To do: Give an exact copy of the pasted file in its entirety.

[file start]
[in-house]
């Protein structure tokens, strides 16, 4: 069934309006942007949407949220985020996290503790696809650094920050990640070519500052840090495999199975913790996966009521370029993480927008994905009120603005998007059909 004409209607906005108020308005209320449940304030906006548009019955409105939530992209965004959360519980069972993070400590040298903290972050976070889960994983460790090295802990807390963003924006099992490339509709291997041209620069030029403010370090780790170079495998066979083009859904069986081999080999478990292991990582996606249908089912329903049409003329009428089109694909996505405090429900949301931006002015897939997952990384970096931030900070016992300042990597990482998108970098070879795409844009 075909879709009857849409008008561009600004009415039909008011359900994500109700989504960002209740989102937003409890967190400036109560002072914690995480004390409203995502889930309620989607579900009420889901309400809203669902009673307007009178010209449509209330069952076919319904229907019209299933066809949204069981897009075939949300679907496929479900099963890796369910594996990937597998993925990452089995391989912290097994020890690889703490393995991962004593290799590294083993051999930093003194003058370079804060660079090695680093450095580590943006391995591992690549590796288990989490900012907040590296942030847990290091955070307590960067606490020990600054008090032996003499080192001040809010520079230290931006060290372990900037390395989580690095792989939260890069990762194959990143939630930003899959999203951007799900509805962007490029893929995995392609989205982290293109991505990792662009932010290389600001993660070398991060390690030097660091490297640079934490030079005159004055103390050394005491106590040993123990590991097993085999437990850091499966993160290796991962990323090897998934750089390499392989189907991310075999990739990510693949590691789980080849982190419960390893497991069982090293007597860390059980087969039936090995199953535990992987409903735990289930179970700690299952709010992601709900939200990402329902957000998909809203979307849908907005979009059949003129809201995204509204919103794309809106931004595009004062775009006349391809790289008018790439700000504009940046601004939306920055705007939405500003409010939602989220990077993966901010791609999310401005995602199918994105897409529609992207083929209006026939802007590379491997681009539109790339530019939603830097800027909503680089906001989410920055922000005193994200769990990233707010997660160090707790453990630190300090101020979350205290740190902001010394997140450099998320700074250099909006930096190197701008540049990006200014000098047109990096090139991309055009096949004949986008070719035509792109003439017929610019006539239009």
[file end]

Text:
[in-house]
């Protein structure tokens, strides 16, 4: 069934309006942007949407949220985020996290503790696809650094920050990640070519500052840090495999199975913790996966009521370029993480927008994905009120603005998007059909 004409209607906005108020308005209320449940304030906006548009019955409105939530992209965004959360519980069972993070400590040298903290972050976070889960994983460790090295802990807390963003924006099992490339509709291997041209620069030029403010370090780790170079495998066979083009859904069986081999080999478990292991990582996606249908089912329903049409003329009428089109694909996505405090429900949301931006002015897939997952990384970096931030900070016992300042990597990482998108970098070879795409844009 075909879709009857849409008008561009600004009415039909008011359900994500109700989504960002209740989102937003409890967190400036109560002072914690995480004390409203995502889930309620989607579900009420889901309400809203669902009673307007009178010209449509209330069952076919319904229907019209299933066809949204069981897009075939949300679907496929479900099963890796369910594996990937597998993925990452089995391989912290097994020890690889703490393995991962004593290799590294083993051999930093003194003058370079804060660079090695680093450095580590943006391995591992690549590796288990989490900012907040590296942030847990290091955070307590960067606490020990600054008090032996003499080192001040809010520079230290931006060290372990900037390395989580690095792989939260890069990762194959990143939630930003899959999203951007799900509805962007490029893929995995392609989205982290293109991505990792662009932010290389600001993660070398991060390690030097660091490297640079934490030079005159004055103390050394005491106590040993123990590991097993085999437990850091499966993160290796991962990323090897998934750089390499392989189907991310075999990739990510693949590691789980080849982190419960390893497991069982090293007597860390059980087969039936090995199953535990992987409903735990289930179970700690299952709010992601709900939200990402329902957000998909809203979307849908907005979009059949003129809201995204509204919103794309809106931004595009004062775009006349391809790289008018790439700000504009940046601004939306920055705007939405500003409010939602989220990077993966901010791609999310401005995602199918994105897409529609992207083929209006026939802007590379491997681009539109790339530019939603830097800027909503680089906001989410920055922000005193994200769990990233707010997660160090707790453990630190300090101020979350205290740190902001010394997140450099998320700074250099909006930096190197701008540049990006200014000098047109990096090139991309055009096949004949986008070719035509792109003439017929610019006539239009």